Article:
Last year, on October 29, 2019, business representatives and Ukrainian state officials gathered in Mariupol for the Mariupol Investment Forum, aimed at showcasing the city and eastern Ukraine to international audiences. During the forum, twelve memoranda were inked with international partners and investors and Ukrainian regions and companies to pave the way for massive investments, furthering rehabilitation plans and prospects for the region. Did these agreements amount to anything concrete? Following this Forum, it is essential to continue the conversation about a path forward for the Donbas, including how to rebuild and bring investment to the region. Ukraine’s roads, railways, water delivery, and ports in eastern Ukraine all need attention. How can we showcase and utilize assets in the Donbas to bolster development and resilience? How does a region known globally for conflict chart a new, constructive path forward? How can Ukraine convince foreign investors to invest in a war-torn region with dodgy courts?
Gennadiy Chyzhykov, president of the Ukrainian Chamber of Commerce and Industry and former head of the Donetsk Chamber of Commerce; Yevhen Hlibovytsky, founder of ProMova; Dr. Alvydas Medalinskas, deputy chairman of Donbas Gates; and Jock Mendoza-Wilson, director of International and Investor Relations at Systems Capital Management, discuss priorities for investment and rebuilding the Donbas. Journalist Nataliya Gumenyuk moderates the discussion.
Russia in the Donbas
Conflict in Eastern Ukraine
Following more than seven years of conflict in Ukraine’s east, diplomatic efforts to end the violence are still punctuated by episodes of military confrontation in the Donbas. In his first major interview of 2021, Ukrainian President Volodymyr Zelenskyy said that if an easy solution to the war existed, someone would have found it already. With more than 1.4 million people displaced and over 13,000 dead, the Normandy Format discussions have made little progress and, in March 2021, more Russian military forces amassed on Ukraine’s border and in occupied Crimea.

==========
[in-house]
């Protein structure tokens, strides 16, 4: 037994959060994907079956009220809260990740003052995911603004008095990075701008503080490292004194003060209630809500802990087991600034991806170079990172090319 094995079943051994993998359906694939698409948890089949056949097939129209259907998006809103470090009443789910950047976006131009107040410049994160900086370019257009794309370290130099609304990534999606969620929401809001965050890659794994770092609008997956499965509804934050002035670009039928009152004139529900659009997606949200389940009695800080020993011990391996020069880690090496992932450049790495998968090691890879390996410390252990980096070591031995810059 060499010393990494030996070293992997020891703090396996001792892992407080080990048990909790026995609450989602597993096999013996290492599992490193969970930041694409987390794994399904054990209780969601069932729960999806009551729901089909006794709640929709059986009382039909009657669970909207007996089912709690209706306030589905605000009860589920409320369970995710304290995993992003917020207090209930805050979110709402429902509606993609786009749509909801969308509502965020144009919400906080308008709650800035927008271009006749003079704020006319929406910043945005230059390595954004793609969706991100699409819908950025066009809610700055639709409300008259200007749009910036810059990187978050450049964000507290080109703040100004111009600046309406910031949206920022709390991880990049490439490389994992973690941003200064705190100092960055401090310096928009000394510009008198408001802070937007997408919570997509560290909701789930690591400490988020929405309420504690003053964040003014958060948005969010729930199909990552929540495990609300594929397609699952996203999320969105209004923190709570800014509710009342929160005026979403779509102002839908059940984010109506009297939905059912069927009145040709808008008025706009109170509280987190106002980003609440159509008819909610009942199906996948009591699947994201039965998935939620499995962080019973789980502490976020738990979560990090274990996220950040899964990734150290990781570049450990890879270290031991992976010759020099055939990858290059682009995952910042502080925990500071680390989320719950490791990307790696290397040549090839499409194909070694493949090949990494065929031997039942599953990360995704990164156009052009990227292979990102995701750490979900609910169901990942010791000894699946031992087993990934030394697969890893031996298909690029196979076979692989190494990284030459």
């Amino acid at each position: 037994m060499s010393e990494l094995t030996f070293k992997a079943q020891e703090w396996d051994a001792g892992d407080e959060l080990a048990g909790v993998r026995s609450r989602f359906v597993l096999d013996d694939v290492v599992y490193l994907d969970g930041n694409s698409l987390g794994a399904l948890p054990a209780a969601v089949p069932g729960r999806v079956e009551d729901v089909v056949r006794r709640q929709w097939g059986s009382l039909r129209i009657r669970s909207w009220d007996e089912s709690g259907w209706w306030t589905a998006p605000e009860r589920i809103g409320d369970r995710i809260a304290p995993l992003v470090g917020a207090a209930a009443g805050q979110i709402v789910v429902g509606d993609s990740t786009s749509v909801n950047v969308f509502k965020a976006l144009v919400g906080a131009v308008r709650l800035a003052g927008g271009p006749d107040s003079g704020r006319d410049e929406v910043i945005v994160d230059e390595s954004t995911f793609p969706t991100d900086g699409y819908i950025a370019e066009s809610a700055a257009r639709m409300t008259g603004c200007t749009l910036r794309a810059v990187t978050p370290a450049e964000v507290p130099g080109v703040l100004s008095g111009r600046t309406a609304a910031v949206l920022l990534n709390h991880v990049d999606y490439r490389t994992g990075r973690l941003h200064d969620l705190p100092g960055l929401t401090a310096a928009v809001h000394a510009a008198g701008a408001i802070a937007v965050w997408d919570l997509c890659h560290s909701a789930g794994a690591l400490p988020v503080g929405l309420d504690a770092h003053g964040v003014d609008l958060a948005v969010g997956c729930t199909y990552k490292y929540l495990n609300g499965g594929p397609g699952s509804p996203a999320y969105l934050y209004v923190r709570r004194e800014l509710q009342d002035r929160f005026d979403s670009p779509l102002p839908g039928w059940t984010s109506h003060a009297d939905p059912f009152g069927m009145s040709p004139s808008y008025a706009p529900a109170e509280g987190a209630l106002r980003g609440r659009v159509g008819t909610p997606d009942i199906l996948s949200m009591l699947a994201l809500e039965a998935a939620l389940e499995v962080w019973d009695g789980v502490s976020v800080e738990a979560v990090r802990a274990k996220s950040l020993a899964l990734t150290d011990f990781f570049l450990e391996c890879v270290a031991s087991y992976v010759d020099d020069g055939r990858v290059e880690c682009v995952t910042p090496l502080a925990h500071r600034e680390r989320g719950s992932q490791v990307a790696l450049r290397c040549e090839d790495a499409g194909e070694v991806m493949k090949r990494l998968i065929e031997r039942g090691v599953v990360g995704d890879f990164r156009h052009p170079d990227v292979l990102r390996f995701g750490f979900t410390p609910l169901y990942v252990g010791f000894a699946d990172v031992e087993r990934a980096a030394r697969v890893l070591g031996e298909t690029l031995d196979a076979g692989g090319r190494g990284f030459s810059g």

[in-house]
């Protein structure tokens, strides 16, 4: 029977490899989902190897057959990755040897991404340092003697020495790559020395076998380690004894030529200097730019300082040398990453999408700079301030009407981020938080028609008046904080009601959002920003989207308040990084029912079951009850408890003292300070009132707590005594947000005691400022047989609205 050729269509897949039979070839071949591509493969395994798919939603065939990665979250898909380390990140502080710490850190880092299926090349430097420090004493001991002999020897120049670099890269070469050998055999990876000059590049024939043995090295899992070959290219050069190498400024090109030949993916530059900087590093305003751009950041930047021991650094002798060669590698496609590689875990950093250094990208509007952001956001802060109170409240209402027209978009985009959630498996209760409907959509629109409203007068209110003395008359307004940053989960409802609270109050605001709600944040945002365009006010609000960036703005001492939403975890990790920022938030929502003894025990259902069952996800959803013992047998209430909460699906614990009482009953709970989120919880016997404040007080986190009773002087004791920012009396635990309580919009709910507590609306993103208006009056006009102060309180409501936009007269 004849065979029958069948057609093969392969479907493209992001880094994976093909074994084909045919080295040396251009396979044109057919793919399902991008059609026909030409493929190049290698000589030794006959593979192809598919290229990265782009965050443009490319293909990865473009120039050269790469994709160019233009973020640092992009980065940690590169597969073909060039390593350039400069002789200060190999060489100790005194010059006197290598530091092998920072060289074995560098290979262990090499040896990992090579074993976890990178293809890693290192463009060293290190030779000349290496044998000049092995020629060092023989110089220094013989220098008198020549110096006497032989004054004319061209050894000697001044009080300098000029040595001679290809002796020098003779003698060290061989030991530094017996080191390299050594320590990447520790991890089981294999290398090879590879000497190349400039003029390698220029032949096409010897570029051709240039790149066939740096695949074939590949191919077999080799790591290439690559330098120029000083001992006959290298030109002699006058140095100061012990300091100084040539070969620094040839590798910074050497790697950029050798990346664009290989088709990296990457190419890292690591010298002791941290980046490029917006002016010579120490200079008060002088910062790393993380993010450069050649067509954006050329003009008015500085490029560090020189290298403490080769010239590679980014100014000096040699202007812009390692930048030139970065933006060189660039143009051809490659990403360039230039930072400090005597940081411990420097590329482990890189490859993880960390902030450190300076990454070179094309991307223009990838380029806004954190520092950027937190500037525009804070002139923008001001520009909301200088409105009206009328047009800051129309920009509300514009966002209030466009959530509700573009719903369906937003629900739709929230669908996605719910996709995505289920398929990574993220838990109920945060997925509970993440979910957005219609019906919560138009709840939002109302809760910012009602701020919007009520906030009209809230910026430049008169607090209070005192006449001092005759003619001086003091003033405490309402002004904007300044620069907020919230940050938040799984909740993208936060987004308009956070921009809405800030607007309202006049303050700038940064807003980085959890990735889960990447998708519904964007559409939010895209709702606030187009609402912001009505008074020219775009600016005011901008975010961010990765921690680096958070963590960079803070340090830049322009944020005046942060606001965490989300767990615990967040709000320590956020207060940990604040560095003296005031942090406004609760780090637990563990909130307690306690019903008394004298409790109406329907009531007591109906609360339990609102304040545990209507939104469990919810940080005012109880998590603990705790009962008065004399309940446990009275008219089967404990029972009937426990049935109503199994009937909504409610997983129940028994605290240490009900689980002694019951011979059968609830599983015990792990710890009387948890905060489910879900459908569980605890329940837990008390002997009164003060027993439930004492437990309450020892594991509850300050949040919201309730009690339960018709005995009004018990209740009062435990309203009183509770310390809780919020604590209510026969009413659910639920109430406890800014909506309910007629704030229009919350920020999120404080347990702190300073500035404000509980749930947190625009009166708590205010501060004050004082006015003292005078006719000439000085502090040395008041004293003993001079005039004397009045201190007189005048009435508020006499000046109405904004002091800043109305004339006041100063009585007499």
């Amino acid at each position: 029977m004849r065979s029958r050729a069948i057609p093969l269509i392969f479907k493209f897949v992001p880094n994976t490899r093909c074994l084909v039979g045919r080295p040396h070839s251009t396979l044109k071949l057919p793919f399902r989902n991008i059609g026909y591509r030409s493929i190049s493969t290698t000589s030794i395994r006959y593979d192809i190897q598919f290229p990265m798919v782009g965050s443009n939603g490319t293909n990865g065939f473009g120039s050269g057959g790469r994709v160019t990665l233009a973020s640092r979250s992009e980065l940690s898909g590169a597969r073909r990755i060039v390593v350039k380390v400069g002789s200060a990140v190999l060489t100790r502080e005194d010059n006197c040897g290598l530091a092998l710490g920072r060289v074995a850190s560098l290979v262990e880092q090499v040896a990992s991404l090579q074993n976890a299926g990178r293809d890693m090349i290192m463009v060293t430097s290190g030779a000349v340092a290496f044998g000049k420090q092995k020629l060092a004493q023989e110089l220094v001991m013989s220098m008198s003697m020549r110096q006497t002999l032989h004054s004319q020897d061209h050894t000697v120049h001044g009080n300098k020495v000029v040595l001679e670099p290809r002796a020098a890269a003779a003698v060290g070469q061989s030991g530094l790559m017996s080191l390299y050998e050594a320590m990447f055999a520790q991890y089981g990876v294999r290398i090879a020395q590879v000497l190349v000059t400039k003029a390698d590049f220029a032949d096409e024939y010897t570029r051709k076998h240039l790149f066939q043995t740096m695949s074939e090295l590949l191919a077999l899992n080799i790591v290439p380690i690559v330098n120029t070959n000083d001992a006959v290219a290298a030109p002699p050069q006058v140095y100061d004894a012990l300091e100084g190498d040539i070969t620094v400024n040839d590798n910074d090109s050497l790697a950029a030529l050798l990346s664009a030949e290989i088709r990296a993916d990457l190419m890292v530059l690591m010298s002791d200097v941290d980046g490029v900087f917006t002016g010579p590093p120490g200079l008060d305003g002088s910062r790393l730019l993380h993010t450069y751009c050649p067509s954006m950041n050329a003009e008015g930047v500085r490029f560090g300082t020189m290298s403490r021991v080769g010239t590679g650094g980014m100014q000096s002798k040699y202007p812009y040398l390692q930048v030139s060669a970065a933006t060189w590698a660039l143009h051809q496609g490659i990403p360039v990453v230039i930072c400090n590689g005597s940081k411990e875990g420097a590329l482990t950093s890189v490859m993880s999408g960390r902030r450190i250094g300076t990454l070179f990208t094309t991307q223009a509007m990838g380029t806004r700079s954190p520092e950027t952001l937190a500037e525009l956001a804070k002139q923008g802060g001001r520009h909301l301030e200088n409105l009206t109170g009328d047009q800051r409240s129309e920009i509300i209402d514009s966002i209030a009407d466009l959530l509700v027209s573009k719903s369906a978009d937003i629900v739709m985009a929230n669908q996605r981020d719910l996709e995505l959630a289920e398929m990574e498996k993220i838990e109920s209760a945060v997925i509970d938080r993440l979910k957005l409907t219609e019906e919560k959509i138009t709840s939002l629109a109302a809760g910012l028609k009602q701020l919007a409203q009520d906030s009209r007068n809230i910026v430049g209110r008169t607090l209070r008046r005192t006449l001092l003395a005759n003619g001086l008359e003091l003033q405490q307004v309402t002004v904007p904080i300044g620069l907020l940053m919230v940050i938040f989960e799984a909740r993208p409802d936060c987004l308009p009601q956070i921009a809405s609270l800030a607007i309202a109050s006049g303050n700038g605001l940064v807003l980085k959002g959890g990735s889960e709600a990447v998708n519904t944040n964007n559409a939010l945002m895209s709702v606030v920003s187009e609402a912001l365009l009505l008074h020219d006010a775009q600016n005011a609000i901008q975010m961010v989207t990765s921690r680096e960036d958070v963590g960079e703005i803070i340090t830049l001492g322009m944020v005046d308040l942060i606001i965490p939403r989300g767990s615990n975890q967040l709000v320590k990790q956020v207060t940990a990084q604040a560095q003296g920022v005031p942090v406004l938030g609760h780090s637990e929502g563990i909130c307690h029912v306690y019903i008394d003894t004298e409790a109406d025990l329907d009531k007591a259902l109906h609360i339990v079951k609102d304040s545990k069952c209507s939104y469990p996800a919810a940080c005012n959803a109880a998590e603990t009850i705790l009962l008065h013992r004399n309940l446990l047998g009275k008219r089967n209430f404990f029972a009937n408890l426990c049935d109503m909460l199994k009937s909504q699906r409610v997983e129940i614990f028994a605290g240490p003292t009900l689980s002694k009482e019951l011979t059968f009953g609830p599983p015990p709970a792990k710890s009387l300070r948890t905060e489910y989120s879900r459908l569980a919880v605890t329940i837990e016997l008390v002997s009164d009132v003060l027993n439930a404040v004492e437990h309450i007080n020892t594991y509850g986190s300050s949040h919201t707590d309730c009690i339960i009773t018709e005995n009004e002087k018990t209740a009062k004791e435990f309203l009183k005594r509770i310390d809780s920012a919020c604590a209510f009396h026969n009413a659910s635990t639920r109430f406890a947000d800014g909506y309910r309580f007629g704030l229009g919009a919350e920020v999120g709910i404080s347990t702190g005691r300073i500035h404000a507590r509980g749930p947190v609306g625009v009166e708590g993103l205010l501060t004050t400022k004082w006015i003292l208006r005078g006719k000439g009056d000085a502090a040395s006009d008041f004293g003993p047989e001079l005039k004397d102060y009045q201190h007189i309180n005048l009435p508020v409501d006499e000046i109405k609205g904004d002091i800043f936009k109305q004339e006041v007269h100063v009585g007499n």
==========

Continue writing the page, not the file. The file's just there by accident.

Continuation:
Sun, Apr 4, 2021
Russia has sparked alarm in recent days by massing its armed forces close to the Ukrainian border. The military build-up has raised fears of a dramatic escalation in the simmering seven-year conflict between the two countries.
Tue, Apr 13, 2021
Since 2019, Moscow has distributed hundreds of thousands of Russian passports to Ukrainians living the occupied east of the country. Kremlin officials are now vowing to defend these Russian citizens if necessary.
UkraineAlert by Peter Dickinson
Tue, Apr 13, 2021
The Russian-led conflict in eastern Ukraine and the construction of the Nord Stream 2 pipeline are the two most contentious issues on the Euro-Atlantic security agenda today. Linking the two could broaden the space for negotiation.
The Eurasia Center’s mission is to enhance transatlantic cooperation in promoting stability, democratic values and prosperity in Eurasia, from Eastern Europe and Turkey in the West to the Caucasus, Russia and Central Asia in the East.